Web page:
Hello. This is Governor Paul LePage.
From the moment I started campaigning for Governor, I've been unfairly accused by activists with an agenda of my not being supportive of protecting our state's environment. Six months into my term as Governor of the State of Maine, I've proved that these allegations are not just unfair, but that they are downright untrue.
I was born, raised, educated, and have worked in Maine.
I share the appreciation and commitment to Maine's pristine environment held by so many of us and I also share the values and vision held high by the Maine Department of Environmental Protection -- or Maine DEP -- that strong stewardship of our natural resources will ensure a sustainable economy for future generations.
Last week, I joined Maine DEP and the Attorney General's Office to announce our securing of a $900,000 settlement from oil company Chevron for their decades of discharging a total of more than 100,000 gallons of oil into the ground in Hampden. More than half of that money will go directly to the town of Hampden to help them preserve a 12-acre riverside public park and boat launch. The remainder of the settlement will go to the Maine Inland and Coastal Surface Oil Clean-Up Fund, to cover costs at future surface water spills. Meanwhile, at the contaminated site, DEP and Chevron continue to collaborate on the largest oil terminal clean-up effort ever in the state of Maine.
This settlement shows that my administration is committed to enforcing environmental laws and will hold every business - big and small -- accountable when they break our laws.
This environmental improvement project is one of many we are taking on. Last month, DEP officials joined economic development and community officials from communities across Maine to accept nearly $3 million in money from the federal Environmental Protection Agency for revitalization of former industrial and commercial sites, known as Brownfields. These federal funds are hugely helpful to restoring environmental vitality and activating economic development in areas that have been in need of assistance for so long by reducing blight, putting long vacant properties back in use and on the tax rolls.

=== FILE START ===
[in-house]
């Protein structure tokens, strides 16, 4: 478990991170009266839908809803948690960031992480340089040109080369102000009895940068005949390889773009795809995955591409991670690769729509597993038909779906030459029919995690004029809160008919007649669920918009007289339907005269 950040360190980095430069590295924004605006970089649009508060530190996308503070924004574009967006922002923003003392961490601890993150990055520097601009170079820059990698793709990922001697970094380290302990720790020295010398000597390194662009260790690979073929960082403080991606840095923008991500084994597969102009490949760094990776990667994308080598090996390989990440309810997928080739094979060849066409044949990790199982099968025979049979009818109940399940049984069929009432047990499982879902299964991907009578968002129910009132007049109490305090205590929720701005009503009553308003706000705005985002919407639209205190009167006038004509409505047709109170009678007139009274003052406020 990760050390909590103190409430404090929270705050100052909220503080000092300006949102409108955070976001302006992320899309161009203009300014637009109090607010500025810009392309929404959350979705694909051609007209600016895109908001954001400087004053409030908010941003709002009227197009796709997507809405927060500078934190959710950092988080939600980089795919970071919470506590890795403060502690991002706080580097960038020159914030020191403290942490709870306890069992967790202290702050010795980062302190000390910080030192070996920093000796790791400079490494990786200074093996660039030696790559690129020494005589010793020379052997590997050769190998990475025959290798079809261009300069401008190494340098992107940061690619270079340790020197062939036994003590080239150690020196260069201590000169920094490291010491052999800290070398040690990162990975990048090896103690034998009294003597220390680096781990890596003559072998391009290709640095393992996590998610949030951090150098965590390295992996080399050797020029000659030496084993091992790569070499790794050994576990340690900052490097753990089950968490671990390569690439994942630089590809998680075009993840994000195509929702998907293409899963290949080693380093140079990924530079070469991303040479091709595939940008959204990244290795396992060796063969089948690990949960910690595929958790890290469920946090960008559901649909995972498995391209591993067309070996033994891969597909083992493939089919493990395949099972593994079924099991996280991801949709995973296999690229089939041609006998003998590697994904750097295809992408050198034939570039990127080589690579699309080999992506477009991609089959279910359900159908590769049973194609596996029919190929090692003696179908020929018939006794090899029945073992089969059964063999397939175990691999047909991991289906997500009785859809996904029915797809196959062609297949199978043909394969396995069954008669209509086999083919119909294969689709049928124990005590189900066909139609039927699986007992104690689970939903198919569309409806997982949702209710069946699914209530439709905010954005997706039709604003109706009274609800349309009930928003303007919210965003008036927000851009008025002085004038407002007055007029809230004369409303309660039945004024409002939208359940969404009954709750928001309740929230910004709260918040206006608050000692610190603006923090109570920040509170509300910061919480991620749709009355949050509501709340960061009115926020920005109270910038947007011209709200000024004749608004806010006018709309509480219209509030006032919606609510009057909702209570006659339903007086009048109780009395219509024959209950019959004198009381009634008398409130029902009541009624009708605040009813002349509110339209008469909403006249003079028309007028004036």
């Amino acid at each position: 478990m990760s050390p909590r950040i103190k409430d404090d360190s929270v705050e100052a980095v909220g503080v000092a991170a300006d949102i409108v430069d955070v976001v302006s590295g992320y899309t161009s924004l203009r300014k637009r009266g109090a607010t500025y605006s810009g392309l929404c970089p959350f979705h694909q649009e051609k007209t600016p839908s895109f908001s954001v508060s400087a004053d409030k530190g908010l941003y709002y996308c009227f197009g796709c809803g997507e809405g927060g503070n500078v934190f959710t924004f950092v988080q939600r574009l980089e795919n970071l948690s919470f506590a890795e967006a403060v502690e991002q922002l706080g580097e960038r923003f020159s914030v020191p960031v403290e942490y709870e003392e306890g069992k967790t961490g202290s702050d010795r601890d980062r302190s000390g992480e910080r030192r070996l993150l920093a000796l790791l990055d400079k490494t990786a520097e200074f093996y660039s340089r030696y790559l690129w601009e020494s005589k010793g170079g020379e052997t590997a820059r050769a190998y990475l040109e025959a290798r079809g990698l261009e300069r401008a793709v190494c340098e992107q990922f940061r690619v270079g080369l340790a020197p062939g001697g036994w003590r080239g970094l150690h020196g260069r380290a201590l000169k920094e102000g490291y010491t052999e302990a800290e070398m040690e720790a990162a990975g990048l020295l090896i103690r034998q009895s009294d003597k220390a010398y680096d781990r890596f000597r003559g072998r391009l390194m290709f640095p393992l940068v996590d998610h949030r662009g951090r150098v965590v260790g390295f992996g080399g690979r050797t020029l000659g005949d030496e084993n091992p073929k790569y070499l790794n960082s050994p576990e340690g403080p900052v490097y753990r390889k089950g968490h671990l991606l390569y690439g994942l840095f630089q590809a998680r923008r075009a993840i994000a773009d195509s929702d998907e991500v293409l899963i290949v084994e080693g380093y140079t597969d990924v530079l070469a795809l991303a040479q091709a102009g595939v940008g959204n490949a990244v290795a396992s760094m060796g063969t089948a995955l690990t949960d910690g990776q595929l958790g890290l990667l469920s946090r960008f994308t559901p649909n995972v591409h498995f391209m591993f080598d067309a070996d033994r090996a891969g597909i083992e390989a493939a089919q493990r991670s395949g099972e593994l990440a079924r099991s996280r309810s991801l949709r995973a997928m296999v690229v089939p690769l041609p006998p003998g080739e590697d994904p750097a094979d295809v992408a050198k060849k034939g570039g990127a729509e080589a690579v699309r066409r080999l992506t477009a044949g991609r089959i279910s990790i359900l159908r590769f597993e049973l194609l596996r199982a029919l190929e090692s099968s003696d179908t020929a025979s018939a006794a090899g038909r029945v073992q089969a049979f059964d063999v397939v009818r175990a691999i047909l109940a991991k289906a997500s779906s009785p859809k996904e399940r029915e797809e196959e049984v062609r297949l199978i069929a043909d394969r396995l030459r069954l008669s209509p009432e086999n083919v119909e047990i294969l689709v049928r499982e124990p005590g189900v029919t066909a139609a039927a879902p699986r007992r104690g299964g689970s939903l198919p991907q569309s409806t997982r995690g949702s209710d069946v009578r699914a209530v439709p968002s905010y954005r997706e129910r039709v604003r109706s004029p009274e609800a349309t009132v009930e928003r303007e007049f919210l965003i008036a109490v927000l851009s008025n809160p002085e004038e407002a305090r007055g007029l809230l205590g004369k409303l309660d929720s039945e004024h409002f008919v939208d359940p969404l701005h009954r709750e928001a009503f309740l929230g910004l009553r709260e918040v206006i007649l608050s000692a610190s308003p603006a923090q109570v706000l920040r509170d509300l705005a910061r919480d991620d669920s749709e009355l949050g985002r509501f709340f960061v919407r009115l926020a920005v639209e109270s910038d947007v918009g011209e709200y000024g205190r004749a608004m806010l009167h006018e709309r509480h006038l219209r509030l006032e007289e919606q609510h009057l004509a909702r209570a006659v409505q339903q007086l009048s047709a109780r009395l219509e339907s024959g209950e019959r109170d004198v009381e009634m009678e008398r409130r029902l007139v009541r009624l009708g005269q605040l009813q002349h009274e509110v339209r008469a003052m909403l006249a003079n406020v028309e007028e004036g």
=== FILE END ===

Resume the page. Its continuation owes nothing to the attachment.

In Maine, the revitalization of these sites since the Brownfields program began in late 2003 has created more than 600 good-paying, permanent positions and hundreds of short term jobs for consultants, cleanup contractors and construction workers as these 1,200 revitalized acres have been readied for redevelopment.
Brownfields projects demonstrate that the right thing to do for our health and environment is also the right thing to do for our economy.
These high profile environmental success stories are among many my administration is proud to be a part of as we help make Maine's future become stronger and more sustainable.
And though we were told that it couldn't be done, we have found the common ground between environmental and economic interests. And Maine's land is one which you have my promise --and now my record- I will pledge to protect.
Thank you for listening. Anne and I hope you enjoy the weekend.